Welcome to Galápagos

Galapagos hawk

Nature! Nature at its best!

Nothing is really similar to the Galápagos islands. The reputation of this archipelago, which is situated 563 miles west of Ecuador is familiar to most of us.

Here is a short explanation: The archipelago is located on the Nazca tectonic plate. They both move east/southeast, diving under the South American Plate at a rate of about 2.5 inches (6.4 cm) per year. It is also atop the Galápagos hotspot, a stationary spot where the Earth’s crust is being melted from below by a mantle plume, creating volcanic eruptions. This helps determine the island’s age; One of the oldest is San Cristóbal, estimated at 2.4-4 million years, whereas Fernandina and Isabella with much younger basaltic surface are merely 0.7 million years old.

“Sea” of basalt on one of the younger islands

To my backpacking journey in Ecuador joined my mother Riki. We embarked on a boat to cruise and explore the islands. I felt incredibly lucky to witness the animals and landscapes of such an extraordinary, isolated place. It was a rare experience.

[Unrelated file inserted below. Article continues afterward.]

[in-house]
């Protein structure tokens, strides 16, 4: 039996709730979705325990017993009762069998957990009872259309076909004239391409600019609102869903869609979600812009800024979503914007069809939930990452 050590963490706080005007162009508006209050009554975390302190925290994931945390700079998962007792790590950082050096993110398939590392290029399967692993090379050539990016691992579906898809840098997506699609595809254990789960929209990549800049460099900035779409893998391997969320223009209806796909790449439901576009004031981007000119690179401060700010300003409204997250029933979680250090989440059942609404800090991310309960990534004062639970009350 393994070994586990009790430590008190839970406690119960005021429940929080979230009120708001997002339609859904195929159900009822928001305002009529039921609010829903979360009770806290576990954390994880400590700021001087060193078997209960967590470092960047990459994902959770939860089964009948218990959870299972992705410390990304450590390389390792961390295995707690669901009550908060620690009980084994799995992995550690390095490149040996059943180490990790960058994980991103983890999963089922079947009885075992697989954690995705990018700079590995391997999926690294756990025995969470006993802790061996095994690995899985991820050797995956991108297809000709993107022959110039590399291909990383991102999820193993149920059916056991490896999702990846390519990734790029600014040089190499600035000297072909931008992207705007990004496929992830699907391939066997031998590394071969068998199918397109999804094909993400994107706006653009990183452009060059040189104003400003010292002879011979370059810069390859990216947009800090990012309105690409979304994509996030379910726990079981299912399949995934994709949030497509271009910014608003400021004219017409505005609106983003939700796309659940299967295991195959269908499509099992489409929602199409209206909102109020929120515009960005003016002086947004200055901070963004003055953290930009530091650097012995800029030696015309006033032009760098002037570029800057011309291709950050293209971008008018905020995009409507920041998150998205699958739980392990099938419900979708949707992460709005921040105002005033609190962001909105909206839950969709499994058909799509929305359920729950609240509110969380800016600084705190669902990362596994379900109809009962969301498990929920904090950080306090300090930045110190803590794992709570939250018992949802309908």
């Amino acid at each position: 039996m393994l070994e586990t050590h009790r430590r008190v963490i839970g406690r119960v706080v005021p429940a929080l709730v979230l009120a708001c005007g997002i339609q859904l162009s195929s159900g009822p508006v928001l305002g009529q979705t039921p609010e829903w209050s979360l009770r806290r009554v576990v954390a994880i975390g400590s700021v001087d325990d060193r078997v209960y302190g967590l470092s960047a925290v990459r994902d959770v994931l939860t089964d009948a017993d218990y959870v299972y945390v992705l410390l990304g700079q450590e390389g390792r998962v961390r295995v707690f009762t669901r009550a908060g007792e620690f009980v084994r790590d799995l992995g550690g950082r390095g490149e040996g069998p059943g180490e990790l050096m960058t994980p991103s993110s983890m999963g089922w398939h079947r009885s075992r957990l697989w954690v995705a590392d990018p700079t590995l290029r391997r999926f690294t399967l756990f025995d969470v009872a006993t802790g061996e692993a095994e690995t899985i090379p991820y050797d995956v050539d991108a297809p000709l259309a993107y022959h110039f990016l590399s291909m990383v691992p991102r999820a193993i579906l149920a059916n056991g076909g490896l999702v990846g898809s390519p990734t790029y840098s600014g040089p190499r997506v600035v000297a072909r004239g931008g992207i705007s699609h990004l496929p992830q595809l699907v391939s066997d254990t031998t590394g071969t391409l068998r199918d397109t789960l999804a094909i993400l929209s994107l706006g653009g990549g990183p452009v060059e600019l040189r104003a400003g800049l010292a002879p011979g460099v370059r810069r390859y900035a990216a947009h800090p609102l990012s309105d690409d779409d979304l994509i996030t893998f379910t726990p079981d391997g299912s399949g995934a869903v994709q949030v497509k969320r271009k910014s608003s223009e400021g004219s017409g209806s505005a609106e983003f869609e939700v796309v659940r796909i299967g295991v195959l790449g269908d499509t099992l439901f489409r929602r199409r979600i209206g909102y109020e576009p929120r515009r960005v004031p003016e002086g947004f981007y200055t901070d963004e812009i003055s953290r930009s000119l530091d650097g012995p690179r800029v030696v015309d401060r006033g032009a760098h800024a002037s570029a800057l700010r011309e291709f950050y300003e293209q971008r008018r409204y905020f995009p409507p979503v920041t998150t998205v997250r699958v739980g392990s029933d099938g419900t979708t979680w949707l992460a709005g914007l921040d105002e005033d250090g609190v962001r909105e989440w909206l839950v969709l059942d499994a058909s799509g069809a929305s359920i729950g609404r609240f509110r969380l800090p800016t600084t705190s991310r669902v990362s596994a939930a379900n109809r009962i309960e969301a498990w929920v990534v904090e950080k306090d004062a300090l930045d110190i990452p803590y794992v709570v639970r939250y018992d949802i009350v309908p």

The Galápagos are especially famous for the recurring visits of the researcher Charles Darwin, and were key in his development of the evolution theory in the beginning of the 19th century. Many of the species are endemic and can only be found in this remote land.

A male Frigate-bird

Giant tortoises, flightless Cormorant, birds with inflated red sack under their beak while others with blue foot, are only part of the Galápagos show.

Volcanic desolate landscape

We also saw a pod of Orcas chasing a seal! It was extraordinary how the birds congregated so fast, even before the seal was caught, as if they knew what was about to happen. A moment after I took the image, far at the distance, you could tell he got caught and the chase was over.

I will let the images speak for themselves. You are welcome to comment.

Beautiful planet! Viva la vida.